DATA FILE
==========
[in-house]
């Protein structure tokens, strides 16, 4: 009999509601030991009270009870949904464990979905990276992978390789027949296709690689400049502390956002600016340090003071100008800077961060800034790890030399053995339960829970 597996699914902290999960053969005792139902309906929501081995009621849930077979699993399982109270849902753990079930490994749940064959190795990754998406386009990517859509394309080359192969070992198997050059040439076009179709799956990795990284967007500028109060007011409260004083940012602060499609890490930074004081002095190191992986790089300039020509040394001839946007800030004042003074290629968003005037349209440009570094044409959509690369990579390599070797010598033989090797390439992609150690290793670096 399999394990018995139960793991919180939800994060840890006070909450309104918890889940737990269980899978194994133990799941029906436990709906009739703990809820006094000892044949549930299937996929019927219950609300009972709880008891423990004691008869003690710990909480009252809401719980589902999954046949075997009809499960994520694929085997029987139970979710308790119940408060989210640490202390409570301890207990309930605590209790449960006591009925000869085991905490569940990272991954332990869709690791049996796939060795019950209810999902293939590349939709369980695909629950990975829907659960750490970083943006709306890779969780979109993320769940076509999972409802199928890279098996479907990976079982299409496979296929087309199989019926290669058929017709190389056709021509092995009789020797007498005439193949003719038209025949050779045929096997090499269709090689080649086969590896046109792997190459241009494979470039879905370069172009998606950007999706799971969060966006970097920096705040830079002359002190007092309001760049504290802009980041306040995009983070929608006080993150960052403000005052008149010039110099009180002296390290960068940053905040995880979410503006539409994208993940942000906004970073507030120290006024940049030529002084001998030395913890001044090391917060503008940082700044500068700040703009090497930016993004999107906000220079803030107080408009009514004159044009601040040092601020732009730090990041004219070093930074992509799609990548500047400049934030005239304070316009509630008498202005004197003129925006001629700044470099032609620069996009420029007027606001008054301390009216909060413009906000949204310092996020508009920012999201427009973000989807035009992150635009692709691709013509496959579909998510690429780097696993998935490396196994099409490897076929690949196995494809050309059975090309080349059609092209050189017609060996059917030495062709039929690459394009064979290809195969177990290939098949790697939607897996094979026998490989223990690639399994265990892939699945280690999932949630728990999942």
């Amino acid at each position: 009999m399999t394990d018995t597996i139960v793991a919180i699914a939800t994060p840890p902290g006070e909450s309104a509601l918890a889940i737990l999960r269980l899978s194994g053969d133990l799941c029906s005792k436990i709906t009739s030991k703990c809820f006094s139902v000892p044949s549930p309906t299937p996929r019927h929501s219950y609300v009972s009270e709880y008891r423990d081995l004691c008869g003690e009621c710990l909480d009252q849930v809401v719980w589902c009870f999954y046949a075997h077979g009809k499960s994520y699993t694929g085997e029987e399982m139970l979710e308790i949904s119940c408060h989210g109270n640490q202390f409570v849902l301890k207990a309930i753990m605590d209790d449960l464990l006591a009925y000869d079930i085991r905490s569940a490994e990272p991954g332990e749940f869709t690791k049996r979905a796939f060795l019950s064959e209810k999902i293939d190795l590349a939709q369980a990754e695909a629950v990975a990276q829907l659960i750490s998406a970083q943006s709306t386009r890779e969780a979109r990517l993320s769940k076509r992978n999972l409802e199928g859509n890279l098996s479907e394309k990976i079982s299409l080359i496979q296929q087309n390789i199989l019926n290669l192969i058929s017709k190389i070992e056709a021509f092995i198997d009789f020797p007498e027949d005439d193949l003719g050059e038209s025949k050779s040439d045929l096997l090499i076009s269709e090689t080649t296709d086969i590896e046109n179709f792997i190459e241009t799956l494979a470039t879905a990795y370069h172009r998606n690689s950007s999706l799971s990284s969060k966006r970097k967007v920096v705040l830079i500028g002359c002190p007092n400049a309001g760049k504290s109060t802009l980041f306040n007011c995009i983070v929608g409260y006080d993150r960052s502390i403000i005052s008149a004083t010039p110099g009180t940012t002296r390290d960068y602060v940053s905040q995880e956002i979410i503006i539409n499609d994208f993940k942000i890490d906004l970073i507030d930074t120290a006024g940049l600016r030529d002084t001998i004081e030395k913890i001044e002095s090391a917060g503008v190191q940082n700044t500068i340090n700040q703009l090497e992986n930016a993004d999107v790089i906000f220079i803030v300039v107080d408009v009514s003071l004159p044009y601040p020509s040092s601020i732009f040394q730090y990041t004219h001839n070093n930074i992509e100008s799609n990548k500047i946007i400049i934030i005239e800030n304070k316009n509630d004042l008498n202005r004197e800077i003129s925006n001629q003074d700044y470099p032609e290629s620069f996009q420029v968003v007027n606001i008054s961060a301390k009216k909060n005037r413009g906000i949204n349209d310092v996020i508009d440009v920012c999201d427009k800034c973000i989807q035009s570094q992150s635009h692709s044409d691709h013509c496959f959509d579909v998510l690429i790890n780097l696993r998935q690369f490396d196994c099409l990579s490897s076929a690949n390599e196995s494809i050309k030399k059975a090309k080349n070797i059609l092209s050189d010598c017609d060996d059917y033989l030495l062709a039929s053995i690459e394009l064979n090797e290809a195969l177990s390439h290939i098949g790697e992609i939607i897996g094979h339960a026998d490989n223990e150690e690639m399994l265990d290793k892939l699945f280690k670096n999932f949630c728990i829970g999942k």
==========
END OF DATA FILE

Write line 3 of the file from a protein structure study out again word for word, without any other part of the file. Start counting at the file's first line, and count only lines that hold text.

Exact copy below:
């Amino acid at each position: 009999m399999t394990d018995t597996i139960v793991a919180i699914a939800t994060p840890p902290g006070e909450s309104a509601l918890a889940i737990l999960r269980l899978s194994g053969d133990l799941c029906s005792k436990i709906t009739s030991k703990c809820f006094s139902v000892p044949s549930p309906t299937p996929r019927h929501s219950y609300v009972s009270e709880y008891r423990d081995l004691c008869g003690e009621c710990l909480d009252q849930v809401v719980w589902c009870f999954y046949a075997h077979g009809k499960s994520y699993t694929g085997e029987e399982m139970l979710e308790i949904s119940c408060h989210g109270n640490q202390f409570v849902l301890k207990a309930i753990m605590d209790d449960l464990l006591a009925y000869d079930i085991r905490s569940a490994e990272p991954g332990e749940f869709t690791k049996r979905a796939f060795l019950s064959e209810k999902i293939d190795l590349a939709q369980a990754e695909a629950v990975a990276q829907l659960i750490s998406a970083q943006s709306t386009r890779e969780a979109r990517l993320s769940k076509r992978n999972l409802e199928g859509n890279l098996s479907e394309k990976i079982s299409l080359i496979q296929q087309n390789i199989l019926n290669l192969i058929s017709k190389i070992e056709a021509f092995i198997d009789f020797p007498e027949d005439d193949l003719g050059e038209s025949k050779s040439d045929l096997l090499i076009s269709e090689t080649t296709d086969i590896e046109n179709f792997i190459e241009t799956l494979a470039t879905a990795y370069h172009r998606n690689s950007s999706l799971s990284s969060k966006r970097k967007v920096v705040l830079i500028g002359c002190p007092n400049a309001g760049k504290s109060t802009l980041f306040n007011c995009i983070v929608g409260y006080d993150r960052s502390i403000i005052s008149a004083t010039p110099g009180t940012t002296r390290d960068y602060v940053s905040q995880e956002i979410i503006i539409n499609d994208f993940k942000i890490d906004l970073i507030d930074t120290a006024g940049l600016r030529d002084t001998i004081e030395k913890i001044e002095s090391a917060g503008v190191q940082n700044t500068i340090n700040q703009l090497e992986n930016a993004d999107v790089i906000f220079i803030v300039v107080d408009v009514s003071l004159p044009y601040p020509s040092s601020i732009f040394q730090y990041t004219h001839n070093n930074i992509e100008s799609n990548k500047i946007i400049i934030i005239e800030n304070k316009n509630d004042l008498n202005r004197e800077i003129s925006n001629q003074d700044y470099p032609e290629s620069f996009q420029v968003v007027n606001i008054s961060a301390k009216k909060n005037r413009g906000i949204n349209d310092v996020i508009d440009v920012c999201d427009k800034c973000i989807q035009s570094q992150s635009h692709s044409d691709h013509c496959f959509d579909v998510l690429i790890n780097l696993r998935q690369f490396d196994c099409l990579s490897s076929a690949n390599e196995s494809i050309k030399k059975a090309k080349n070797i059609l092209s050189d010598c017609d060996d059917y033989l030495l062709a039929s053995i690459e394009l064979n090797e290809a195969l177990s390439h290939i098949g790697e992609i939607i897996g094979h339960a026998d490989n223990e150690e690639m399994l265990d290793k892939l699945f280690k670096n999932f949630c728990i829970g999942k």